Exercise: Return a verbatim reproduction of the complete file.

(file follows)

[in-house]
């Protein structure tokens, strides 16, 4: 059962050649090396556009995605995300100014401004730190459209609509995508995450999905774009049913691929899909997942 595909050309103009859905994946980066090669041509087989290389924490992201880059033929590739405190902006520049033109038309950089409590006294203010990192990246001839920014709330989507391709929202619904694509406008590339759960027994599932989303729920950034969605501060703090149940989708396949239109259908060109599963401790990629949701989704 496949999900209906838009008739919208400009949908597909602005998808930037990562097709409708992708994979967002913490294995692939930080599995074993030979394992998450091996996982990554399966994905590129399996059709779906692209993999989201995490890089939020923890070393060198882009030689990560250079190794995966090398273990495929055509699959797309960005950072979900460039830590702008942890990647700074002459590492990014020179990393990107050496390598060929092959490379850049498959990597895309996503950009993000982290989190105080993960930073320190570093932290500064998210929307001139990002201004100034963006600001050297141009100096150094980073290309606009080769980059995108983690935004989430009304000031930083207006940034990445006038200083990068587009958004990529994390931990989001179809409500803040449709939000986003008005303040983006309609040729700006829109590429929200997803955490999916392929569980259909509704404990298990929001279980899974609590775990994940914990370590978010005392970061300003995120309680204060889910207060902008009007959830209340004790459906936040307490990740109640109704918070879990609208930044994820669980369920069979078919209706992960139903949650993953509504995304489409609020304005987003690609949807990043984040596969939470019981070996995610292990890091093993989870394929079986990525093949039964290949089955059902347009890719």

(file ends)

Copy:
[in-house]
């Protein structure tokens, strides 16, 4: 059962050649090396556009995605995300100014401004730190459209609509995508995450999905774009049913691929899909997942 595909050309103009859905994946980066090669041509087989290389924490992201880059033929590739405190902006520049033109038309950089409590006294203010990192990246001839920014709330989507391709929202619904694509406008590339759960027994599932989303729920950034969605501060703090149940989708396949239109259908060109599963401790990629949701989704 496949999900209906838009008739919208400009949908597909602005998808930037990562097709409708992708994979967002913490294995692939930080599995074993030979394992998450091996996982990554399966994905590129399996059709779906692209993999989201995490890089939020923890070393060198882009030689990560250079190794995966090398273990495929055509699959797309960005950072979900460039830590702008942890990647700074002459590492990014020179990393990107050496390598060929092959490379850049498959990597895309996503950009993000982290989190105080993960930073320190570093932290500064998210929307001139990002201004100034963006600001050297141009100096150094980073290309606009080769980059995108983690935004989430009304000031930083207006940034990445006038200083990068587009958004990529994390931990989001179809409500803040449709939000986003008005303040983006309609040729700006829109590429929200997803955490999916392929569980259909509704404990298990929001279980899974609590775990994940914990370590978010005392970061300003995120309680204060889910207060902008009007959830209340004790459906936040307490990740109640109704918070879990609208930044994820669980369920069979078919209706992960139903949650993953509504995304489409609020304005987003690609949807990043984040596969939470019981070996995610292990890091093993989870394929079986990525093949039964290949089955059902347009890719």